5. Will do, when I see them. I will be trying to hang out with them this afternoon, but they are starting to get quiet. Probably means that Jane’s reading to sweep them off for a while. Or that the sooper sekrit project is going to claim more of my time for a bit. But we shall see.


  6. Glad you found this interesting. I used to use some of the material for school visits, to show kids the process. I’m pleased you’ll be sharing this with your grandkids. And thanks again so much for the fabulous photos!!


  7. Congratulations on the anniversary, Jama! I have to echo everyone’s statements on how interesting and helpful it is to hear about the journey you took with this story.

    May you have some awesome times in 2009!



    DUMPLING SOUP looks delicious! And congrats on its 15th birthday! Hooray! That is a triumph! I’m going to get a copy of my nephews. Hooray and Happy 2009!



  9. I’m a Dumpling Soup fan!

    Congratulations on 15 years of delighting readers with this outstanding story! I loved every morsel!

    Mimi(another Blueboarder)



  10. Oh, I loved to hear about how it became a book! And three cheers to the publishers who took the time to offer constructive suggestions so you could fine-tune it and create such a charming finished product. And it’s fantastic how it has inspired the next generation to keep it up. The idea of making my own dumplings (at least, without an experienced guide!) is intimidating, but look at all those young’uns just whipping them up! I’m delighted, all around. (And definitely want to enter your contest!)


  11. Happy New Year and Happy 15th Anniversary too, Jama! It was so much fun to see your notes and read all the letters, and I love the pictures. Thanks for sharing and for having the contest too🙂


  12. Congrats on 15 years!! Love the story! I have started collecting my own rejection letters. I have a handful of form letters, and 2 personal rejection letters! Thanks for sharing. Heather


  13. wow, what a story! Now I REALLY want dumplings. One of my resolutions was to make dumplings this year–I’m going to try out a couple different recipes–I’m making yours tomorrow (going out to buy the wonton wrappers today).
    Best, Grace (Lin)


  14. Amazing


    What a refreshing and hopeful post. Being a children’s writer myself and coming from a different culture altogether( I am a Muslim from Pakistan) I am keen to find a niche in the western market Being troubled by the way in which the world is heading, and believing in children completely, I feel that books still have the power to create connections and bring people and cultures closer.

    I write for this purpose so will remain steadfast and keep pursuing the writing.

    I am in Austin these days and have been invited by Shana Burg to attend the meeting at Book People tomorrow. Looking forward to hearing you speak.

    Best regards,

    Basarat Kazim


  15. Re: Amazing

    Thanks for your comment! Books do indeed play a huge role in promoting understanding among different cultures. Good luck with your writing!

    Note: I think you may have confused me with someone else, as I’m not speaking tomorrow at Book People, but do enjoy the meeting!!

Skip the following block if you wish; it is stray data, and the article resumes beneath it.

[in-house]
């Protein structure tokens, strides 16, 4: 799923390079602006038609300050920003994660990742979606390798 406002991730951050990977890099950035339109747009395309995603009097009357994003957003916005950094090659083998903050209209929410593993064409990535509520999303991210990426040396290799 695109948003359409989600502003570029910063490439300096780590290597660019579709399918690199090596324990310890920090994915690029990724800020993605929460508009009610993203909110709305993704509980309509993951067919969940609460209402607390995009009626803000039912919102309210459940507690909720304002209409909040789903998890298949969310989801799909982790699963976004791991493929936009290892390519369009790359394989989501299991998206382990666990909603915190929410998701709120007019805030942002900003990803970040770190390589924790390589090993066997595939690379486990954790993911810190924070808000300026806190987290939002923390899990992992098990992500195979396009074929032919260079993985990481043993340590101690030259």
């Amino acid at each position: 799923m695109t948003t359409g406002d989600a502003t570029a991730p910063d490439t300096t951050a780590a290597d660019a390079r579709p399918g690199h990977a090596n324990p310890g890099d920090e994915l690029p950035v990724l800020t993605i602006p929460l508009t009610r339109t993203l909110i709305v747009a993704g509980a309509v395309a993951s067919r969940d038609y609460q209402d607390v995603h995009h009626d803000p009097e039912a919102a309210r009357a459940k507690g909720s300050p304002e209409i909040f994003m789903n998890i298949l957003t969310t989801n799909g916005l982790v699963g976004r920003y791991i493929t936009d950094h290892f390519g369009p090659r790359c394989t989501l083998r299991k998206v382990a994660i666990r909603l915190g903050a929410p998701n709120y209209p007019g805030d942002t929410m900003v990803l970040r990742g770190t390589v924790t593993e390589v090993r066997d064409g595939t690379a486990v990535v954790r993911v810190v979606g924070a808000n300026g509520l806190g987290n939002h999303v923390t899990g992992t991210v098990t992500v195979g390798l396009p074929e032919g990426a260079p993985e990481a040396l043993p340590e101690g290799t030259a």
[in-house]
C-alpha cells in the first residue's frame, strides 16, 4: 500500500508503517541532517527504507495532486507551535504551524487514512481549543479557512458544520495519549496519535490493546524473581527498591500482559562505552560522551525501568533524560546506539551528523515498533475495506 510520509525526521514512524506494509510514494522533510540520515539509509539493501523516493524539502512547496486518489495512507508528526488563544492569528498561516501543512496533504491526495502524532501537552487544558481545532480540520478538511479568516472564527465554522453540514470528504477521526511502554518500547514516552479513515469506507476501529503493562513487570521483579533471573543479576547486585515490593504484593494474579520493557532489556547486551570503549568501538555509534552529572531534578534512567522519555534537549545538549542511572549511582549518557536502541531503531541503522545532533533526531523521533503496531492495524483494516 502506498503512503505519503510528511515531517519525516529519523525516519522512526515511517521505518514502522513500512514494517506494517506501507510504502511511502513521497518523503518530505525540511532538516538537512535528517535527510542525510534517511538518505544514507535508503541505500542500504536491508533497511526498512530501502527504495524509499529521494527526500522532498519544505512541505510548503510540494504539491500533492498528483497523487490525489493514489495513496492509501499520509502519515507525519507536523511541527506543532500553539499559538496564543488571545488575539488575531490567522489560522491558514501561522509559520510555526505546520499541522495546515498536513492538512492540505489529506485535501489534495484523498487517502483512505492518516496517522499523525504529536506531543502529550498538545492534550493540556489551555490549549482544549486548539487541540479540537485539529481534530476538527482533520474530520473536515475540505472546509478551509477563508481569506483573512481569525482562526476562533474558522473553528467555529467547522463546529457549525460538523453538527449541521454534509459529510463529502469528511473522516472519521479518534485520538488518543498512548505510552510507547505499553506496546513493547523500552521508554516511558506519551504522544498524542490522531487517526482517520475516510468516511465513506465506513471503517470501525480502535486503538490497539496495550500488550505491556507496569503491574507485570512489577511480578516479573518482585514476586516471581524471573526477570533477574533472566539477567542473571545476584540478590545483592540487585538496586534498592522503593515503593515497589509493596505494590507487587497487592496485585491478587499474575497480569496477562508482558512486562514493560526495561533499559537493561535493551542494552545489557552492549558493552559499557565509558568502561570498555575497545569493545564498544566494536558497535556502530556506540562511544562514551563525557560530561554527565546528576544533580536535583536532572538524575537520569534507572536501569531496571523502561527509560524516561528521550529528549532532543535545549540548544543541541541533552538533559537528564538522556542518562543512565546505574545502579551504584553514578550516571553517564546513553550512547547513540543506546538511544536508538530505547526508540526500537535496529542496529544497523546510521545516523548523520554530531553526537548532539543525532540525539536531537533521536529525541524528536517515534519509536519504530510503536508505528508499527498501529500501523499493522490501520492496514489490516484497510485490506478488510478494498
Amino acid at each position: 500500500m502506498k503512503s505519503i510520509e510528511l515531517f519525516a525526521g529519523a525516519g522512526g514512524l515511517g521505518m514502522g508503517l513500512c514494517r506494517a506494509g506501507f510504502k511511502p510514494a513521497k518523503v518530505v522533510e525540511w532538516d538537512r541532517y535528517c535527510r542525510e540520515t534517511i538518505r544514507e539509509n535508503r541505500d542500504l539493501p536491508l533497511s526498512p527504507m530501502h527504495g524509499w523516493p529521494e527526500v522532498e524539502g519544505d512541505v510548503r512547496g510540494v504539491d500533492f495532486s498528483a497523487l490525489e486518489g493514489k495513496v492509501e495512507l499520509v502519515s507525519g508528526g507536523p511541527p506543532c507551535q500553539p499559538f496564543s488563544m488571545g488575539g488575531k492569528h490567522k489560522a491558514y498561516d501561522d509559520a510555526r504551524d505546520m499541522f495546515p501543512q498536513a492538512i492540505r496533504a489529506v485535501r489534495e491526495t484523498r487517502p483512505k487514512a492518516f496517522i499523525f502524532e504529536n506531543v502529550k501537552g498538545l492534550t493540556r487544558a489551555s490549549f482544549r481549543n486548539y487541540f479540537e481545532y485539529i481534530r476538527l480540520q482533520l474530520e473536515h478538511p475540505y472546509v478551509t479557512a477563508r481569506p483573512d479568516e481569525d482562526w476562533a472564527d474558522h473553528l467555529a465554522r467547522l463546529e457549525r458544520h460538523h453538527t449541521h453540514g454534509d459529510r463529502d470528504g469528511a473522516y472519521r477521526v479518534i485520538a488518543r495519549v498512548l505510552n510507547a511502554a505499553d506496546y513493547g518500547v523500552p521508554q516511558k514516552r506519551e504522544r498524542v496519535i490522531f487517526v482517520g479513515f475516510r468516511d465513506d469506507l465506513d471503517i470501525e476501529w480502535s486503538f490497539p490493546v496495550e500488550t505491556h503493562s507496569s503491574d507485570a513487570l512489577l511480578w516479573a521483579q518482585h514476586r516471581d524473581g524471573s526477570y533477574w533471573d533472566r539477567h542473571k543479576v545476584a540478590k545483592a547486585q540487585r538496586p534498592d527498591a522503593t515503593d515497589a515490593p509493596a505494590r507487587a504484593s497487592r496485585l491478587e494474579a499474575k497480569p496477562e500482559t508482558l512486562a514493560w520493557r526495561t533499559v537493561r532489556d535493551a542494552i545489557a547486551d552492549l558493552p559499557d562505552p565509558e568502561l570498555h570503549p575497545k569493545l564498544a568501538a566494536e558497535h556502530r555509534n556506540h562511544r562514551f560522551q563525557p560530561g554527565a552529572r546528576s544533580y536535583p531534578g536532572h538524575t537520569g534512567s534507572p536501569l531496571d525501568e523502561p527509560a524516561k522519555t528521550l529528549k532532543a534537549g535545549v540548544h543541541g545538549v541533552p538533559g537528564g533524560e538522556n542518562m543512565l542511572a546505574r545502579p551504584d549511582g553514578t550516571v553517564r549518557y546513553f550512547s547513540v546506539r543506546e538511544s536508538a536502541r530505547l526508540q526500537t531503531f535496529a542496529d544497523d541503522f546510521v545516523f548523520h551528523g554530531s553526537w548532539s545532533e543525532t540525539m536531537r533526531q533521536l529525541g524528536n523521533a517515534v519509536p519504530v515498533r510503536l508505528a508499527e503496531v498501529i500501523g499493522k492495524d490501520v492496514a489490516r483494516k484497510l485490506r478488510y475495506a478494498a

16. Great Post

    What a great post chronicling your (the book) journey. I love it that you include the letters and the drafts/manuscript from the book creation, and – since I work at Children Lit research center here in Central California where a lot of children author donates their papers, I always intrigued by the behind-the-scene stuff that goes before (or after) the book is published.

    Mila R.


  17. Wow! I loved reading through the whole post. The notes to yourself about story ideas and structure, the letters from the editors and your amazing persistence and then those wonderful photos of your family treasuring this book and participating in the tradition of making dumpling soup. Wow! Now I have to go find a copy of the book! And yes, sign me up for the giveaway!

    Jenny Schwartzberg


  18. Jama, I loved reading this. I love the way you kept believing in your story and assimilated every step in the 5-year process. So inspiring!

    Janet @ across the page (Janet G.)


  19. What an absolutely fun and educational post! It was so cool to hear the story behind the book. It gives me a new appreciation for authors and what they go through to present us with new books and fun stories to read!

    I would love to win a copy of your creation and thank you for sharing all that you did! Extremely enlightening!

    – Carrie, Reading to Know
    readingtoknow (at) gmail (dot) com


  20. Congratulations on fifteen years in print! That is so awesome. I remember reading it with my now college student daughter, and expect she’ll read it to her children one day.

    And I loved your photo essay of how it came to be. And remember typing — and whiting out, and making carbon copies! — manuscripts, too. That is one thing I do not miss.


  21. Thanks, Jeannine. I do remember typing on my trusty electric typewriter in college. For DS, I had a Leading Edge word processor. It served me well, and perhaps because it wasn’t connected to the internet, there were fewer distractions. Hmmmm . . .


  22. I love this post and seeing the process you went through to get Dumpling Soup published. Happy Birthday to Dumpling Soup!



  23. Thank you!

    Thank you so much for sharing Dumpling Soup and its history! What a great lesson in perseverance. I loved seeing and learning how it became what it did from your notes, the magazine article/essay, and the feedback from editors! Thank you also for the opportunity of receiving a copy! I read it to my now grown children, and recognized the cover as soon as I clicked on your blog. Now I’ll have to find a copy again for my younger children. I love your story and I love the warm and detailed illustrations.

    I found you via Cynthia Leitich Smith’s Cynsations blog. Thought you should know.
    K. Pelky


  24. Re: Thank you!

    Thanks so much for stopping by. It’s always so gratifying to hear from someone who’s read the book to his/her children. I’m also grateful to Cyn for mentioning the giveaway on her blog. It brought you here!! I’ll toss your name into the hat🙂.


  25. Picture book in my head

    Hi there! I so much enjoyed reading the process of your writing. I have not read your book, but I’m putting it on hold at the library right now.

    I have a picture book in my head right now and haven’t known what to do about it. I’ve often wondered about how a person finds a publisher and how a person finds an illustrator.

    I guess my first step is just to write it out to me which has been on my mind to do for a while here. It was great to see that was one of your steps as well!


  26. Re: Picture book in my head

    Thanks for stopping by to read this post! Everyone has their own way of writing books, so I’m glad you’ve found this information useful. Good luck with your project!